It is one of the commonest health complaints in the UK, yet it is largely avoidable with some simple adjustments to bad habits…
Use a support
If you drive regularly or are in a desk-based job, roll up a small tea towel or bath towel as a lower back support. This takes pressure off the discs in the spine and helps to evenly distribute weight.
Limit your phone use
Avoid binge-watching TV on your devices in bed with your head propped up. It places a huge amount of stress across the neck, shoulders and upper back.
Ditch your big bag
The larger the bag, the more stuff you pack into it, which will cause more stress to the back and neck.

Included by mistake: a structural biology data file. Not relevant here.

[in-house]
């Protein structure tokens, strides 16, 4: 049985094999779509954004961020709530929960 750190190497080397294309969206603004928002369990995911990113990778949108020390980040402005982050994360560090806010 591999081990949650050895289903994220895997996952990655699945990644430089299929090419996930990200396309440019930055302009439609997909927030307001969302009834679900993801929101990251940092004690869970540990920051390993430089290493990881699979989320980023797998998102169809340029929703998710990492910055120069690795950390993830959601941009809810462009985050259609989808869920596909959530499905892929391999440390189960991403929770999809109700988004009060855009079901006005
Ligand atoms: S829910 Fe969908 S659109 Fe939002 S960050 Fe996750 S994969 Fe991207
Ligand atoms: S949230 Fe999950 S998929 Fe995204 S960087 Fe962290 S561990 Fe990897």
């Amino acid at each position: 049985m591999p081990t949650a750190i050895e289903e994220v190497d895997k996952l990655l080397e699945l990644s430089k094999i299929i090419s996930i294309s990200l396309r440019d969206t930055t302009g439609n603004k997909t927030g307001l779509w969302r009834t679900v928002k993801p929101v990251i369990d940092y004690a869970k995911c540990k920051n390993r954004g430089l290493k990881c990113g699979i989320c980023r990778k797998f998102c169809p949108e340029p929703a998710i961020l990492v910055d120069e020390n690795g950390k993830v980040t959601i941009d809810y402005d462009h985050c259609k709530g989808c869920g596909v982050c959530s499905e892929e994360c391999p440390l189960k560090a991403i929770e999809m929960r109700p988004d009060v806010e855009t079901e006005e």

Our bodies are meant to move, so stand rather than sit and keep active. Periods of inactivity can lead to a reduction in muscle strength and cause posture to deteriorate.
Kick off your heels
Avoid wearing heels for any length of time. They do little to absorb shock as we walk, which in the long-term can cause shortening of the calf muscles and a forward-tilting pelvis, increasing pressure on the lower spine.
Get in the swim
Switch high-impact activities, such as road-running and high-intensity aerobic classes, for low-impact exercise, such as swimming, which not only relieves pressure on the joints and spine, but also gives your back muscles a full workout.
From Mr Michael Fatica, lead consultant osteopath at The Mayfair Clinic, London (themayfairclinic.com).